Worries about the 2020 election remained in the minds of some Loyola students and Rogers Park residents as they headed to several local polling locations Nov. 3 to cast their ballots.
Jala Johnson, a sophomore at Loyola who’s on the women’s basketball team, accompanied her teammate, Loyola senior Kailyn Strawbridge to Centennial Forum where Strawbridge went to drop off her ballot.
Johnson said she voted in her first election in her home state of Ohio. She said she waited 40 minutes to vote, and while it was better than she expected, she still had some remaining nerves because of the election.
“The lines weren’t that long,” Johnson said. “It wasn’t as bad as I thought it would be. … With this election there’s a lot of anxiety going on but other than that it was fine.”
While lines were thinner due to a record number of early and mail-in ballots being cast nationwide, many showed up to vote in person due to fears of their votes not being counted.
Strawbridge also had some anxieties surrounding the election, though hers were focused on whether or not her mail-in ballot would be lost.
“I voted four years ago and I would’ve mailed it in without a problem then,” Strawbridge said. “Now I need to be in person because I had a fear my vote might be counted or my mail-in ballot might be lost.”
Claims of issues with mail-in ballots and voter fraud have been popularized by President Trump throughout his campaign, with the commander in chief going so far as to say he wasn’t sure if he would accept the results of the election on multiple occasions.
Operational changes made by Trump-appointed Postmaster General Louis Dejoy — including the dismantling of high-speed mail sorting machines — created challenges for the agency as it took on a record number of mail-in ballots.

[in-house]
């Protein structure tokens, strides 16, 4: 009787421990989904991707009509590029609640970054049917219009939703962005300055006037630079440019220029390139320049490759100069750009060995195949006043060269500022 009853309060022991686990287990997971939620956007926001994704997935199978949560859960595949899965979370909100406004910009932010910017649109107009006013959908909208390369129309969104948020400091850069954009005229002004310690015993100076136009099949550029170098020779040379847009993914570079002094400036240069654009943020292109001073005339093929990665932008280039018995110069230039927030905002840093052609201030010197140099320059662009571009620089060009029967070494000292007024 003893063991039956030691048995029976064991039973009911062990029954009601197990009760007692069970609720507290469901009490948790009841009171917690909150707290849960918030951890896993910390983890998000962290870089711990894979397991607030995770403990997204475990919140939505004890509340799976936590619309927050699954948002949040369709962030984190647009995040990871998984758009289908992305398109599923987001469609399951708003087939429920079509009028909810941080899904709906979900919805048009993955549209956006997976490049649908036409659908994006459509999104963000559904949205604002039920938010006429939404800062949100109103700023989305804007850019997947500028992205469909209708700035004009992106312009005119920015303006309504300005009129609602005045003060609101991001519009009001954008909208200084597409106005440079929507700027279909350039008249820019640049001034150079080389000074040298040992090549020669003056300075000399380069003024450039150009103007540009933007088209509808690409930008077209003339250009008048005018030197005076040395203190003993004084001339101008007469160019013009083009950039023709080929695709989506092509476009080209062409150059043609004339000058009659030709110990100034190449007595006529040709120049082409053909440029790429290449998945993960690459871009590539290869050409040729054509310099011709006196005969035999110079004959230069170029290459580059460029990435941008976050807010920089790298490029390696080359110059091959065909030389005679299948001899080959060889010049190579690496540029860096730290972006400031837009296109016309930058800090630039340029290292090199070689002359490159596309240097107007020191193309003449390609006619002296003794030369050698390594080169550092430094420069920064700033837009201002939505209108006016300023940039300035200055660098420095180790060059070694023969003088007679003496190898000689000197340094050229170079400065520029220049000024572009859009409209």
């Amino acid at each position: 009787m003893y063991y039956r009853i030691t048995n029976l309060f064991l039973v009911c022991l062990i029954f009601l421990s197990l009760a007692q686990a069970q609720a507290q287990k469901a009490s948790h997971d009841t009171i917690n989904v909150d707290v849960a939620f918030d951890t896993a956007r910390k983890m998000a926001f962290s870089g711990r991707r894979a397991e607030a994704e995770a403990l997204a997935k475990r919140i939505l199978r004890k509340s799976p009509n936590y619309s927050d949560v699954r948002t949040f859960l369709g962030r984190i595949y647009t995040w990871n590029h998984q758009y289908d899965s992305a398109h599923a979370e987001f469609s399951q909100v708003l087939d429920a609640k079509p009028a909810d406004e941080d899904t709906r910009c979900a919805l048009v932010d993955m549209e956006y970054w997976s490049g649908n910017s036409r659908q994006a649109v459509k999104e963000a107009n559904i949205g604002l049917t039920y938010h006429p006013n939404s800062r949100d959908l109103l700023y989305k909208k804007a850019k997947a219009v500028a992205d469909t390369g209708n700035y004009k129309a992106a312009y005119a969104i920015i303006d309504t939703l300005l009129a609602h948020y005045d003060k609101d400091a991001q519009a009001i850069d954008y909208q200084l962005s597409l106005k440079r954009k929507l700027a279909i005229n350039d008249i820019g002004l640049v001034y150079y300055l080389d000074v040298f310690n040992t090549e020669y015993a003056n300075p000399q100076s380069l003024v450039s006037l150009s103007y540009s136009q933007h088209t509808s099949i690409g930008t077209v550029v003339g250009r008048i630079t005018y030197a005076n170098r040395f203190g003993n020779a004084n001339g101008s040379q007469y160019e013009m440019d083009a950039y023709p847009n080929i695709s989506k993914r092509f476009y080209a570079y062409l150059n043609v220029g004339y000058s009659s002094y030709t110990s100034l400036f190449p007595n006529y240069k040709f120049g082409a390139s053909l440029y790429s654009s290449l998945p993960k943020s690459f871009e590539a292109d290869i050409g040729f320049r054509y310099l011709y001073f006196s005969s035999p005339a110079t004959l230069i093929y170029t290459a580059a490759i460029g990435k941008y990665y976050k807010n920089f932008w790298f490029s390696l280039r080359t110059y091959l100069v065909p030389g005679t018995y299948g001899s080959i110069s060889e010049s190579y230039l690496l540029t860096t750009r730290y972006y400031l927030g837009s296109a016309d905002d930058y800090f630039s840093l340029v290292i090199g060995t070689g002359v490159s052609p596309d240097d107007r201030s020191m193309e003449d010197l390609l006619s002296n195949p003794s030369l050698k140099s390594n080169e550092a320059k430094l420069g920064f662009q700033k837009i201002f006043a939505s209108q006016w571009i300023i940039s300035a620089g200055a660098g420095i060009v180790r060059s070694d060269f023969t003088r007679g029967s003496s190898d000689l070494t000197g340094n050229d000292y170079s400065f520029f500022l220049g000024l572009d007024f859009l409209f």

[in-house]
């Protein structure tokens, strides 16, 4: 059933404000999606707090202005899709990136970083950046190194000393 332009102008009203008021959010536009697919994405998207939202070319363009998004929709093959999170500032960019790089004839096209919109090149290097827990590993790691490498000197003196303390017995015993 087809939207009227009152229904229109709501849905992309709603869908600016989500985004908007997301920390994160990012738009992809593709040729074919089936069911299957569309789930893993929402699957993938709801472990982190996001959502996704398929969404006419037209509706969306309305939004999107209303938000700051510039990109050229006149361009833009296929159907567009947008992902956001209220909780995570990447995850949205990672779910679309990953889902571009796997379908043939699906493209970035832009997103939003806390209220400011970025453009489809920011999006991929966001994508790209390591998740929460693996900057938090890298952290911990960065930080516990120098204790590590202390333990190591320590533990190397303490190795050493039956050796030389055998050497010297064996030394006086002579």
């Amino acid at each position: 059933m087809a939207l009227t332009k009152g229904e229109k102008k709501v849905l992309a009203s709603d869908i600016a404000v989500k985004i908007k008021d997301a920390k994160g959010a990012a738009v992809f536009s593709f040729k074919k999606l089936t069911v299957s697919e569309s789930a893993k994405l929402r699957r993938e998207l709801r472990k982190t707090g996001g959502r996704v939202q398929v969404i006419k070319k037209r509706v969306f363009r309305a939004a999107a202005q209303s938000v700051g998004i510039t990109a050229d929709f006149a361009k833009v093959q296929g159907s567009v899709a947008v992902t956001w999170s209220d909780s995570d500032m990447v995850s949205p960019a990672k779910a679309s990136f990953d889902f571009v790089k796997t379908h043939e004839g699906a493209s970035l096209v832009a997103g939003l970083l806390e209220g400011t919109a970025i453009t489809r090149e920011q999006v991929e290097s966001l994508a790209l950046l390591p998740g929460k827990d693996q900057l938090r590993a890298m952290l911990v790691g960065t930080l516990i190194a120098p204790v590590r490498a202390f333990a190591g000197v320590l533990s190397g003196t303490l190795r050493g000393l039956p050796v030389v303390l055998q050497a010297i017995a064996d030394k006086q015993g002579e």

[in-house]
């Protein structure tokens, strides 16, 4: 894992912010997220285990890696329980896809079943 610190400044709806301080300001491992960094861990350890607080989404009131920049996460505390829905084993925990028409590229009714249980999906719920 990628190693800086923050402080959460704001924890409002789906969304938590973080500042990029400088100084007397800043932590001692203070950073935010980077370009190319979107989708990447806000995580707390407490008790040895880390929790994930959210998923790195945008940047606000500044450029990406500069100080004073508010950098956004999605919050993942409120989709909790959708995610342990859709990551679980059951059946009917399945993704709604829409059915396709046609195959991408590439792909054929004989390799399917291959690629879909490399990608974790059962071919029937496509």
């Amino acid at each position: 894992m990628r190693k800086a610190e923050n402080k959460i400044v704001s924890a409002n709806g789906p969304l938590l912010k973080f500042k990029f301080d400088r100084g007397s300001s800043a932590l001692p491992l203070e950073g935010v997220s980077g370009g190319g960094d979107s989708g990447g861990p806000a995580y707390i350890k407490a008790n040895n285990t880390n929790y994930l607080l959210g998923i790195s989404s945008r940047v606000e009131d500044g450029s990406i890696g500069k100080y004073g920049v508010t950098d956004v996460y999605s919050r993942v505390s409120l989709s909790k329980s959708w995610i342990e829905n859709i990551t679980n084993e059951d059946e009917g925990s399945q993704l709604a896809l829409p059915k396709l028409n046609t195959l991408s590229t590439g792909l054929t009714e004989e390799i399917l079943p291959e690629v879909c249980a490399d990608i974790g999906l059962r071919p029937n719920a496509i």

Trump claimed he had won the night of Nov. 3 as votes were still being counted. He also stated that he planned to go to the Supreme Court to fight mail-in ballots coming in after Election Day.
On Election Day, the U.S. Postal Service announced that 300,523 mail-in ballots had received entry scans but had not received exit scans, meaning they haven’t been sent to their destinations yet.
Jalan Cruz, a senior at Loyola studying cybersecurity, also went to vote in person, albeit at another site in the 49th Ward. Cruz echoed some of Strawbridge’s concerns surrounding election integrity, though his concerns with voting are because the system isn’t digital.
He said the future of voting may be digital, specifically blockchain — the same system cryptocurrencies use to trace transactions — which he hopes to someday play a part in.
“We’ve talked about this theoretically in classes,” Cruz said. “Hopefully in the future it’s something I can change for the better.”
However, some residents said they were concerned with a different kind of voting-related issue.
Benjamin Pierce, a Rogers Park resident, said he was less concerned with the integrity of the election after ballots are cast and more worried about systematic disenfranchisement.
“It’s not as much that I think votes won’t be counted, it’s disenfranchisement,” the 27-year-old said. “Especially in African American areas, immigrant communities and poorer areas, it seems like they’re specifically trying to disenfranchise people.”
Though the presidential election steals the spotlight every four years, Illinois’ graduated tax amendment was a popular point of advocacy by electioneers at Rogers Park polls who advocated for it through a variety of methods.
Torrence Gardner, the director of economic and community development for the 49th Ward, took advantage of the state holiday to talk to voters outside the ward’s fourth precinct voting location, Sullivan High School (6631 N Bosworth Ave.).
Gardner spent the morning urging voters to pass the ballot measure Senate Bill 687, commonly known as the “fair tax” amendment.
“This would help our constituents who are moderate to low income who make up a good amount of our population in the 49th Ward,” Gardner said.
He wasn’t alone in this, as others from the neighborhood stood outside of polling places to encourage support of the amendment. Rogers Park couple Nick Valvo and Lydia Barnett spent their morning talking to voters and writing chalk messages in support of the amendment outside Loyola’s Centennial Forum and St. Ignatius School.
Despite being tied to Gardner by their advocacy, Bennett said that they are not working with a group but are just passionate members of the community.
“We’re not affiliated with any group, we’re just people in the neighborhood who feel strongly about this issue,” Bennett said.
As of publication, the amendment was on track to fail with 55 percent of the votes going against the “fair tax” bill with 74 percent of precincts reporting.
Follow the latest election updates and stories from Rogers Park voters on The Phoenix’s Election 2020 page.